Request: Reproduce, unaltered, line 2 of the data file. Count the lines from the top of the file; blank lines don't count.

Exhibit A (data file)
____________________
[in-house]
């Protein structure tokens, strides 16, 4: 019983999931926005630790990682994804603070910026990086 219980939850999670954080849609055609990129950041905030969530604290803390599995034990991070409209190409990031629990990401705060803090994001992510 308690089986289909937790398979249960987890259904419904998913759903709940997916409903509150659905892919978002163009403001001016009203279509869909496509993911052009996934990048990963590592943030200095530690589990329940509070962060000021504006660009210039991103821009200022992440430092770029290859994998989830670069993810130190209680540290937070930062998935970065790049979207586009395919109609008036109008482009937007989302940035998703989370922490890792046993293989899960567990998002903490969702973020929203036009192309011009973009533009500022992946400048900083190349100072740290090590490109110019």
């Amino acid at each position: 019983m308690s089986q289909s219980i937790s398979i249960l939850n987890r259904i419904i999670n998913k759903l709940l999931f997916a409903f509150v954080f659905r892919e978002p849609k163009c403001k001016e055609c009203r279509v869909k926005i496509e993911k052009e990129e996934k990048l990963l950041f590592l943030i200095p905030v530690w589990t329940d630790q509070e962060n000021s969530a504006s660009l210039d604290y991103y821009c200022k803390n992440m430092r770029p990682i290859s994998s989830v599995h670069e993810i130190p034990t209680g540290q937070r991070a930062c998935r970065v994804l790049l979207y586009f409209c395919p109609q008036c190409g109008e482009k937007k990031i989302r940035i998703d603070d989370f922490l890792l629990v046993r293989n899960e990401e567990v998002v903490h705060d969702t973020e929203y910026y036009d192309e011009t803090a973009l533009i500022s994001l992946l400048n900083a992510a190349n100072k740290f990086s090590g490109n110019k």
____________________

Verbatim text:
């Protein structure tokens, strides 16, 4: 019983999931926005630790990682994804603070910026990086 219980939850999670954080849609055609990129950041905030969530604290803390599995034990991070409209190409990031629990990401705060803090994001992510 308690089986289909937790398979249960987890259904419904998913759903709940997916409903509150659905892919978002163009403001001016009203279509869909496509993911052009996934990048990963590592943030200095530690589990329940509070962060000021504006660009210039991103821009200022992440430092770029290859994998989830670069993810130190209680540290937070930062998935970065790049979207586009395919109609008036109008482009937007989302940035998703989370922490890792046993293989899960567990998002903490969702973020929203036009192309011009973009533009500022992946400048900083190349100072740290090590490109110019």